Undervalued stocks are essentially stocks that are selling for a cheaper price than they're actually worth. There is a whole category of investors called "value investors" who specifically focus most of their energies on finding undervalued stocks. For most investors in this group, the basic idea is to buy the stock while the price is a bargain, and then sell it when it reaches a more justifiable price. Some of the most successful investors in the New York Stock Exchange in the US have utilized the value investment strategy, including Warren Buffet.
For many investors, finding undervalued stocks is not the most important factor. Some of them are more focused on buying stocks with the most successful companies, regardless of their current value. According to experts, this can be a safer strategy, because successful companies tend to gradually increase their value over time. In many cases, however, the most profitable stock may not actually be the best company.
When it comes to undervalued stocks, the only thing investors are really concerned about is whether or not the price is a bargain. The company may be a distant third or fourth in its industry, but if the stock is significantly undervalued, they stand to make a profit in the long-term. Sometimes this can be a risky strategy, because companies with lower levels of success are generally more vulnerable to unexpected market changes, but successful value investors generally find a good balance.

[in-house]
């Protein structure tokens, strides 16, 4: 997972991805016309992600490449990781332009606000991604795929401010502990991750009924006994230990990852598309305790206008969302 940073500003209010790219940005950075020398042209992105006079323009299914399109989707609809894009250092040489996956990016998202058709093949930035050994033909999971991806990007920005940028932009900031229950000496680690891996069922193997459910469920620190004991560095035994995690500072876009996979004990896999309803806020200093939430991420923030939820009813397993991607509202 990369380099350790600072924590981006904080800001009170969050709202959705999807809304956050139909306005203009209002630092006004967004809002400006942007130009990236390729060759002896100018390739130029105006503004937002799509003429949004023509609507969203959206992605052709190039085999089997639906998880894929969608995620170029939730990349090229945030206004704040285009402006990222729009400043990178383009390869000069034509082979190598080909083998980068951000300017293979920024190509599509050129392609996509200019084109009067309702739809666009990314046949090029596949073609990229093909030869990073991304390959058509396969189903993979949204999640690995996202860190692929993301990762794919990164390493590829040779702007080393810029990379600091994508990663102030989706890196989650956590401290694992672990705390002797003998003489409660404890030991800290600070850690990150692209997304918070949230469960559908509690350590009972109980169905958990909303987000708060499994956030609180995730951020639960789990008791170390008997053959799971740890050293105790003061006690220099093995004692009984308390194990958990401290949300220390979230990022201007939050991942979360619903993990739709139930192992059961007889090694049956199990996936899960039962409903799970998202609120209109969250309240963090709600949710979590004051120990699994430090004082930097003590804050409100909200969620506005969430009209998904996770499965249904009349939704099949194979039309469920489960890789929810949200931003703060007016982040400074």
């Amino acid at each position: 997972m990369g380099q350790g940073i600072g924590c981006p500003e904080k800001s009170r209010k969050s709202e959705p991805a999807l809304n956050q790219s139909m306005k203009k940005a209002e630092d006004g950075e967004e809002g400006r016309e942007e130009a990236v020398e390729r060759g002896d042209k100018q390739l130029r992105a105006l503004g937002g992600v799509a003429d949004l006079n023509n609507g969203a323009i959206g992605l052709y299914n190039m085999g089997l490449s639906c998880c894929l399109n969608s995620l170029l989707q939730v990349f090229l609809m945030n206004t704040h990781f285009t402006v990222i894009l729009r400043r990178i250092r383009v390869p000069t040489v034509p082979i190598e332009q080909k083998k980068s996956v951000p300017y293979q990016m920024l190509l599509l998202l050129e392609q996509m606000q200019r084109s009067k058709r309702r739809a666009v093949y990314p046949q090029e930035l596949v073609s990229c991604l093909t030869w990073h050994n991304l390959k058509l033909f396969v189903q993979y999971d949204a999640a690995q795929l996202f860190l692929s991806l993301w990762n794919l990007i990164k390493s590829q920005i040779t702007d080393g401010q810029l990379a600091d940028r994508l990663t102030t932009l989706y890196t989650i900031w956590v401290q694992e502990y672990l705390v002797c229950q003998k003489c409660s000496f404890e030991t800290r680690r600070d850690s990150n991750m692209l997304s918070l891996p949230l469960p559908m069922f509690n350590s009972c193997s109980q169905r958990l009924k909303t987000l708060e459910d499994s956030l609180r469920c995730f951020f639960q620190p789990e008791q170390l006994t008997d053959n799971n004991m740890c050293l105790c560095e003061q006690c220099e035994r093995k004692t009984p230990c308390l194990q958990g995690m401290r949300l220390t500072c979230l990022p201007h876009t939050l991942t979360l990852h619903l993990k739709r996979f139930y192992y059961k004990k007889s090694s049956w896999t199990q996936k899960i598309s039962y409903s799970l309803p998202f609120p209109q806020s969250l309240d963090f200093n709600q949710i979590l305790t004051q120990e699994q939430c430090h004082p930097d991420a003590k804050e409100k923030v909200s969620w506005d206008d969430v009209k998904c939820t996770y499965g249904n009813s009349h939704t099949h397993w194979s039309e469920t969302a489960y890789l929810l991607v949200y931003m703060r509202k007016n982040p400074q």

The most challenging part for many value investors is figuring out which companies have undervalued stocks and which ones are actually in trouble. Some investors go online and look at a list of stocks that are currently sitting at their lowest price of the past year. Once they have the list, they will generally pick out the stocks they're most interested in and investigate the reasons for the lowered price. Sometimes the reasons for big price drops are justifiable, and sometimes they really aren't. When investors find situations where investors have overreacted to relatively unimportant events, those stocks often make good candidates.
Another way to find a stock's true value is to look at earnings. Companies with good earnings and bad stock prices can potentially make solid investment choices. This is especially true if the earnings are on an upward trajectory. Another way to find this is to use the "earnings per share" metric, which allows someone to quickly compare earnings levels and share prices to find the biggest disparities.